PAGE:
You can’t force a horse to drink water, and at least we shouldn’t talk about forcing people to get vaccines, but the horse should drink and everyone should get a vaccine. Vaccines have saved countless lives and increasingly enable our urban lifestyles by reducing or nearly wiping out spreadable diseases. Things like Polio, mumps, and smallpox have been nearly eradicated and if they were to pop up someplace, we are largely safe from a widespread pandemic from them because of vaccines. However, despite the history and the present evidence of their effectiveness – there is a large cohort of individuals that are still reluctant to take a vaccine.
In some ways – this is understandable if someone hasn’t done any research.
Maybe they listened to Jenny McCarthy and therefore believe that vaccines cause autism – they don’t. Maybe they are worried about putting a chemical into themselves – but we eat processed foods. Maybe they are worried that the science was rushed – it wasn’t. Maybe they are just worried about a needle – they shouldn’t be.
Jenny McCarthy’s crusade against vaccines was based on the inclusion of a preservative in many vaccines at the time – Thimerosal. Her contention, and her follower’s reasoning, was that Thimerosal caused autism. It didn’t – and doesn’t – and study after study after study proved that, but her crusade led many kids to be left unvaccinated and therefore some of those to come down with perfectly preventable illnesses.
One of the points of “Proof” they Jenny and her army put forward was a seeming correlation between vaccines and autism, but anyone that has taken a statistics class understands the problems with correlations. For instance, it appears that whenever Nicholas Cage is in a movie – that drownings in a pool increase. Now, if someone can prove that Cage’s appearances and the drownings are causal – and directly causal to Nicholas Cage – then maybe we should try to talk to him about not appearing in any more movies. But, we know that it just isn’t causal and just happens to an interesting and morbid correlational coincidence.
The same goes for people that think “injecting toxins” into their body is a problem – the science just doesn’t support this. There are lots of good things that we can inject into our bodies – and lots of things that we put into our bodies by choice that probably aren’t so good. Between the air that we breathe, the detergents that we use, the processing of the foods we eat, and even the additives in the water that we drink, this objection doesn’t hold up either. The “Chemicals” that are being injected are like good germs vs bad germs. Yes, there are plenty of bacteria in the world that are bad for you, but there are many that are good for you too. In fact, we likely have more bacteria living inside of us than we do cells. So, on a population basis we are more bacteria than ourselves.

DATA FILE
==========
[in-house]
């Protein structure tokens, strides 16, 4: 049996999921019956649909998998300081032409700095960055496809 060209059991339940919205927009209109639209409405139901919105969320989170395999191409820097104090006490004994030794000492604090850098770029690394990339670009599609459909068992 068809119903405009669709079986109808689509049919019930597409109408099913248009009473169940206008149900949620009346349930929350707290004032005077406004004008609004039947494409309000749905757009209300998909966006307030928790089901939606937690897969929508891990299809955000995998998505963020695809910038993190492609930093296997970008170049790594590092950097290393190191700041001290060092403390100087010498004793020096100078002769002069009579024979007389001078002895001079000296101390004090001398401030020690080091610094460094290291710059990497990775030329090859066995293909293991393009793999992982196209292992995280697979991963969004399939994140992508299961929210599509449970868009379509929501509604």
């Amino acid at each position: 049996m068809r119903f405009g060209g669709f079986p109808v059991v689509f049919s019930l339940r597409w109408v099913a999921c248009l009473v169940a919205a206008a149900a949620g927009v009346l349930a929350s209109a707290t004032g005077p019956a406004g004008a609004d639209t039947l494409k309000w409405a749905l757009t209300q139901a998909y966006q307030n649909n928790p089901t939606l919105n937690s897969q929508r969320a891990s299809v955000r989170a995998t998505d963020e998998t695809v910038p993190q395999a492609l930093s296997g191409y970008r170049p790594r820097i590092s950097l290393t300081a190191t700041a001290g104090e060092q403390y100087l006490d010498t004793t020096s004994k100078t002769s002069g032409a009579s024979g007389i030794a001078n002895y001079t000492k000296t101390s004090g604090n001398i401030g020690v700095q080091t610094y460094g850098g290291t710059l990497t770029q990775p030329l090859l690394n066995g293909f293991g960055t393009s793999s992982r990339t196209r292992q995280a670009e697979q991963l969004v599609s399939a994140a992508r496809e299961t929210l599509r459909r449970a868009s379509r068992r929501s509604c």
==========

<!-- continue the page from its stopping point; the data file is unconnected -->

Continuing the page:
What is being injected is a tool that our bodies can use to fight whatever disease the vaccine was intended for. For instance, the Pfizer vaccine basically has messenger RNA, sugar, and salt. The RNA is there to give your body the instructions it needs to fight COVID-19 and the rest is there to transport it and make it injectable. I have had glasses of water with worse ingredients.
And lastly, there are those that are worried that the science was hurried. This is an interesting category because when we look at those that aren’t taking the vaccine there are more Trump supporters than Democrats that are currently refusing to take the vaccine – so either there are more Trump supporters that also believe Jenny McCarthy or while they supported Trump they didn’t actually believe him. Either way, they would be wrong when looking at this vaccine. While this vaccine was allowed to reach market sooner than some other vaccines, it was actually developed in early 2020 almost right after the pandemic was discovered. The time in between – almost a year – was spent testing to make sure that what was known scientifically was also true in practice. Furthermore, the research for an RNA vaccine had actually been going on for a longtime before the pandemic, and was a mature research area. The idea of the vaccine wasn’t novel, it was just this specific application, fighting COVID-19, that was novel.
For my family this isn’t an issue, we are vaccinated or plan to be vaccinated. And, I don’t truly care what your family decides. However, please don’t make a decision for you, your spouse, or your kids based on bad information, prior issues, or fear. Do your research. I am confident that it will lead to getting the vaccine – making sure that you and your family are safe and help the rest of use get back to normal faster – as well as not pay your hospital bills if you get sick.
Vaccines are safe. Ignorance isn’t.
Charles Sauer (@CharlesSauer) is an author and a contributor to many publicatation. He is the president of the Market Institute and previously worked on Capitol Hill, for a governor, and for an academic think tank.